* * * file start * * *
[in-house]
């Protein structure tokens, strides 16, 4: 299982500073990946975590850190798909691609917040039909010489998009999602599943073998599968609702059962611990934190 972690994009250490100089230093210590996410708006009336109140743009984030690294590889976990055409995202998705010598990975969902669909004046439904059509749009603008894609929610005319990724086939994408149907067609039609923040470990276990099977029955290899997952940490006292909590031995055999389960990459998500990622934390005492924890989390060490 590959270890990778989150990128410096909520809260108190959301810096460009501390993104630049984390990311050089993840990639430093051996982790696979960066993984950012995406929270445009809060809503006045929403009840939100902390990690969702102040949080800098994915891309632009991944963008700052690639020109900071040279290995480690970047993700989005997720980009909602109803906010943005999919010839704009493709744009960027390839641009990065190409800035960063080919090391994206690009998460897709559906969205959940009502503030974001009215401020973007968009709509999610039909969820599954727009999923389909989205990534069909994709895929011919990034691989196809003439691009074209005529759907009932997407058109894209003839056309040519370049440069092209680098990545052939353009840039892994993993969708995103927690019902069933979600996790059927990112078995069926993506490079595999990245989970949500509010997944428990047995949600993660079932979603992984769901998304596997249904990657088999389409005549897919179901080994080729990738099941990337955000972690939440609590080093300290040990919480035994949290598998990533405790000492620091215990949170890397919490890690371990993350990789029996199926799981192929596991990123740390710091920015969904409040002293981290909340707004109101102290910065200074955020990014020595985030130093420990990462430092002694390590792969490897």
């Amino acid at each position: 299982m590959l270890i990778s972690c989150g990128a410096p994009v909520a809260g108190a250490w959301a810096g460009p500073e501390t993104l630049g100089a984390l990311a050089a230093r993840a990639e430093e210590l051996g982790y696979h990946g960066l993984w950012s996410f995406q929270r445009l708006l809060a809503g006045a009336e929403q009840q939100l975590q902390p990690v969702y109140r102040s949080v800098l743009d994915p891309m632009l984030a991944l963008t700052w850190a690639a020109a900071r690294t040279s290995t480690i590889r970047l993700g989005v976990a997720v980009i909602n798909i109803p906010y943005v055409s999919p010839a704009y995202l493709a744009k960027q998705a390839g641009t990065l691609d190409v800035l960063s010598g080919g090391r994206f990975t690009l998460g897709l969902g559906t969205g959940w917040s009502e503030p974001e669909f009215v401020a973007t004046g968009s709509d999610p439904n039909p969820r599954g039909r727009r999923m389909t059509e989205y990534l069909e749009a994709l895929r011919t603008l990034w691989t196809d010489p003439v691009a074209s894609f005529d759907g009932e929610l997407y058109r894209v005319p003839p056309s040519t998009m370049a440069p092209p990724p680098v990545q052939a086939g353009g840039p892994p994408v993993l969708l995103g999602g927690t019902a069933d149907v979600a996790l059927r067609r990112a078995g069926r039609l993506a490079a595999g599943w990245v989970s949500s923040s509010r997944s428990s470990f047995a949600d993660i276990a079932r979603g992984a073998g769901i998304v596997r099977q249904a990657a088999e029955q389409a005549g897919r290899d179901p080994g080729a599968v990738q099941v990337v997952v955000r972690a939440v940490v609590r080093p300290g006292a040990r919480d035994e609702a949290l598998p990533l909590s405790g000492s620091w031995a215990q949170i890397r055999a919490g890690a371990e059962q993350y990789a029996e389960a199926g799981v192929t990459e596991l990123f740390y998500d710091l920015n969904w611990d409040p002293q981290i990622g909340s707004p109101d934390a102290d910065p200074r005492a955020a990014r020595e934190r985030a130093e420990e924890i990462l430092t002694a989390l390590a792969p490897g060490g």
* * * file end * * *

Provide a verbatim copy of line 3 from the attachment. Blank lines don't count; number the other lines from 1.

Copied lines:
């Amino acid at each position: 299982m590959l270890i990778s972690c989150g990128a410096p994009v909520a809260g108190a250490w959301a810096g460009p500073e501390t993104l630049g100089a984390l990311a050089a230093r993840a990639e430093e210590l051996g982790y696979h990946g960066l993984w950012s996410f995406q929270r445009l708006l809060a809503g006045a009336e929403q009840q939100l975590q902390p990690v969702y109140r102040s949080v800098l743009d994915p891309m632009l984030a991944l963008t700052w850190a690639a020109a900071r690294t040279s290995t480690i590889r970047l993700g989005v976990a997720v980009i909602n798909i109803p906010y943005v055409s999919p010839a704009y995202l493709a744009k960027q998705a390839g641009t990065l691609d190409v800035l960063s010598g080919g090391r994206f990975t690009l998460g897709l969902g559906t969205g959940w917040s009502e503030p974001e669909f009215v401020a973007t004046g968009s709509d999610p439904n039909p969820r599954g039909r727009r999923m389909t059509e989205y990534l069909e749009a994709l895929r011919t603008l990034w691989t196809d010489p003439v691009a074209s894609f005529d759907g009932e929610l997407y058109r894209v005319p003839p056309s040519t998009m370049a440069p092209p990724p680098v990545q052939a086939g353009g840039p892994p994408v993993l969708l995103g999602g927690t019902a069933d149907v979600a996790l059927r067609r990112a078995g069926r039609l993506a490079a595999g599943w990245v989970s949500s923040s509010r997944s428990s470990f047995a949600d993660i276990a079932r979603g992984a073998g769901i998304v596997r099977q249904a990657a088999e029955q389409a005549g897919r290899d179901p080994g080729a599968v990738q099941v990337v997952v955000r972690a939440v940490v609590r080093p300290g006292a040990r919480d035994e609702a949290l598998p990533l909590s405790g000492s620091w031995a215990q949170i890397r055999a919490g890690a371990e059962q993350y990789a029996e389960a199926g799981v192929t990459e596991l990123f740390y998500d710091l920015n969904w611990d409040p002293q981290i990622g909340s707004p109101d934390a102290d910065p200074r005492a955020a990014r020595e934190r985030a130093e420990e924890i990462l430092t002694a989390l390590a792969p490897g060490g």